Our records reveal that the number one cause for actuator failure is motor damage due to these two mistakes:
If you find your actuator lifeless despite repeated attempts to power it, you may want to bring your nose close to the motor for a quick sniff. Burnt smell is a common sign of motor damage. This smell is not similar to slightly burnt meat or a campfire, it is an unnatural smell that is common with burnt electronics. If this is what your motor smells like, it is very likely it is beyond recovery. Fear not, however, give us a call and our engineers will get you fixed up!
The easiest way to prevent this is to simply make sure that there are no obstructions to the actuator’s travel path and you are working within the actuator’s rated load. This article will discuss how a fuse matches up against a current sensor to prevent permanent damage to your actuator should these mistakes occur.
The fuse is the most common electronic safety device, but will it keep your actuator from burning out? The simple answer is… probably not. The problem with fuses is that it requires an excessive amount of current before it blows.
Here is an example of a Resettable Circuit Breaker’s operation characteristics, which is less sensitive than regular fuses but you will notice the trend is very similar. As you can see, the breaker will not blow unless you have a really large current spike or a prolonged current draw. This is great for detecting short circuits, which is why our control boxes are equipped with fuses.
Actuators, on the other hand, are likely to burn out before drawing the current required to blow the breaker. Here is a Current vs Load graph of our PA-14 Mini Linear Actuator. One would assume that a high force would yield a high force, following the linearity of the trend. In actuality, obstructions and largely excessive forces will simply prevent the actuator from moving and will cause the actuator to draw about 100% of the rated current, thus never blowing the breaker. The actuator will continue to draw power and develop heat until the motor windings burn out and break the electrical connection. At this point, the actuator will produce the previously mentioned burnt smell.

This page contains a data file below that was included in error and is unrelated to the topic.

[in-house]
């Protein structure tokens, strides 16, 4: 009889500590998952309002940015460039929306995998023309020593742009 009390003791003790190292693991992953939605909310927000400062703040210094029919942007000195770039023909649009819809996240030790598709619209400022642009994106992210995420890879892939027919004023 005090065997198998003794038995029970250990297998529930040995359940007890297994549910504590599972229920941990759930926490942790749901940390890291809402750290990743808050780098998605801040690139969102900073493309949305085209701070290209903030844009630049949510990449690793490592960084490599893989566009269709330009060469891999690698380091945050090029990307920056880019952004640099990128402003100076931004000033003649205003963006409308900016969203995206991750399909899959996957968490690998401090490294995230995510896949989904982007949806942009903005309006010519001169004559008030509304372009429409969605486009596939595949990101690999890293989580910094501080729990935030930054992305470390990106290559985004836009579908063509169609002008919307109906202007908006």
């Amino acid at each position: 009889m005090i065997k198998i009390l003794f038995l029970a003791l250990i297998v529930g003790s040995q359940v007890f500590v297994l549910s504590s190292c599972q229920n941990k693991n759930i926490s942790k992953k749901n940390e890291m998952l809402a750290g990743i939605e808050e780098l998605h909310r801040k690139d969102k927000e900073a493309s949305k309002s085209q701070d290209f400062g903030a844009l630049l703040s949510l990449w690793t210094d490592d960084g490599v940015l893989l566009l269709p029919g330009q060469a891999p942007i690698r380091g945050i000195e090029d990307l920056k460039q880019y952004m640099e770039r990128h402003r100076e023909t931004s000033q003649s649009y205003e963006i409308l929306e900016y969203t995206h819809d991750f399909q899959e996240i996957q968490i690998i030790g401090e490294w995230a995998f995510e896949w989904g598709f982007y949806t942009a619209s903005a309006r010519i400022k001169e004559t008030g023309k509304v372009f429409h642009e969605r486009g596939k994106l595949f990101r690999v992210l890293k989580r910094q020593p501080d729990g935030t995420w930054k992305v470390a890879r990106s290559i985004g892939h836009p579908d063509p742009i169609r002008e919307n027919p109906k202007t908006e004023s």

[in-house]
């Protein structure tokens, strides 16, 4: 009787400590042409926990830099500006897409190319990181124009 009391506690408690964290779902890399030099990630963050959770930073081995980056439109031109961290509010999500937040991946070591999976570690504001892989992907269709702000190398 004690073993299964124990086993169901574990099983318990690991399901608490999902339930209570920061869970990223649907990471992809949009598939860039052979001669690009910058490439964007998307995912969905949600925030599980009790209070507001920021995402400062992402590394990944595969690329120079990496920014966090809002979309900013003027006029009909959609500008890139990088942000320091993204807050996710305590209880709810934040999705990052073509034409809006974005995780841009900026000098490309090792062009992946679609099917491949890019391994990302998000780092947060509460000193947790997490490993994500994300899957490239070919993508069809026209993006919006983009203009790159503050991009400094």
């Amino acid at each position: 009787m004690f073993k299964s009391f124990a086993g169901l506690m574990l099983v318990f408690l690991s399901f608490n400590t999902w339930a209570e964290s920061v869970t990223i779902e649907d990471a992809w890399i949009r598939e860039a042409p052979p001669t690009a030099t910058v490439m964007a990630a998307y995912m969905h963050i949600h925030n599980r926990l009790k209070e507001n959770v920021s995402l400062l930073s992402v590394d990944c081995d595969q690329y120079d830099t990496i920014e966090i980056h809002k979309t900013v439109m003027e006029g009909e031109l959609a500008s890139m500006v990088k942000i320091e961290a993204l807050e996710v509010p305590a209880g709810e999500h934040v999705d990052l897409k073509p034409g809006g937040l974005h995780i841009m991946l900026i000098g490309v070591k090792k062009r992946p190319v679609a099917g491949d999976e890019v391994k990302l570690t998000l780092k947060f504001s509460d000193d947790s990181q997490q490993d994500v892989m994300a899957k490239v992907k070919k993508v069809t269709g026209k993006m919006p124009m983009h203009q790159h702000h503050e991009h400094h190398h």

Why might one use a fuse to protect the actuator you may ask? Two words, cheap and simple. An automotive fuse blade type fuse with a smallholder can be purchased for a few bucks and can be spliced onto almost any electrical circuit. It is tricky trying to get the correct fuse rating to ensure that it blows before your actuator does. This requires familiarity with the actuator’s current characteristics (can be found on our website) and intimate knowledge of your application’s current demands. There are lots of fuse ratings and fuse styles including fast-blow fuses. This makes it easier to conduct the trial and error testing if you so desire.
Current sensors that require microcontrollers to monitor? That sounds complicated! Compared to fuses, yes, it is certainly more complicated. However, hear me out for a moment as I make an argument for this tech, or you can also check out our instructional articles on how to do it:
HOW TO MONITOR FEEDBACK OF A LINEAR ACTUATOR PART 1
HOW TO MONITOR LOAD FEEDBACK OF A LINEAR ACTUATOR PART 2
The premise of this technology is you have a current sensing device that outputs a signal which is then read by a microcontroller. The microcontroller monitors the current and controls the actuator as needed. These sensors come in many forms, some are simply clamped on top of your actuator wire, others are little modules that you wire into the circuit the same way you would a fuse. As seen in the instructional article, you can also have a current sensor built-in to a motor control device.
This tech allows the user very fine and instant control of the actuator. A very simple application will be to monitor if the current draw of the actuator exceeds the maximum current rating then shutting off power. Say goodbye to burnt motors forever!
Another application will be to use the current reading to ensure that a certain amount of force is applied. By using the Current vs Load characteristics, as shown above, you are able to get an approximate value for the amount of force you are exerting on an object.
If you are still worried about the complexity of this, I have good news for you. We are working on small devices that can be plugged into the actuator that will act as a fuse while providing the precision and adjustability of a current sensor/microcontroller combo! Stay tuned on our social media pages such as Facebook, Instagram, and Twitter for the latest updates!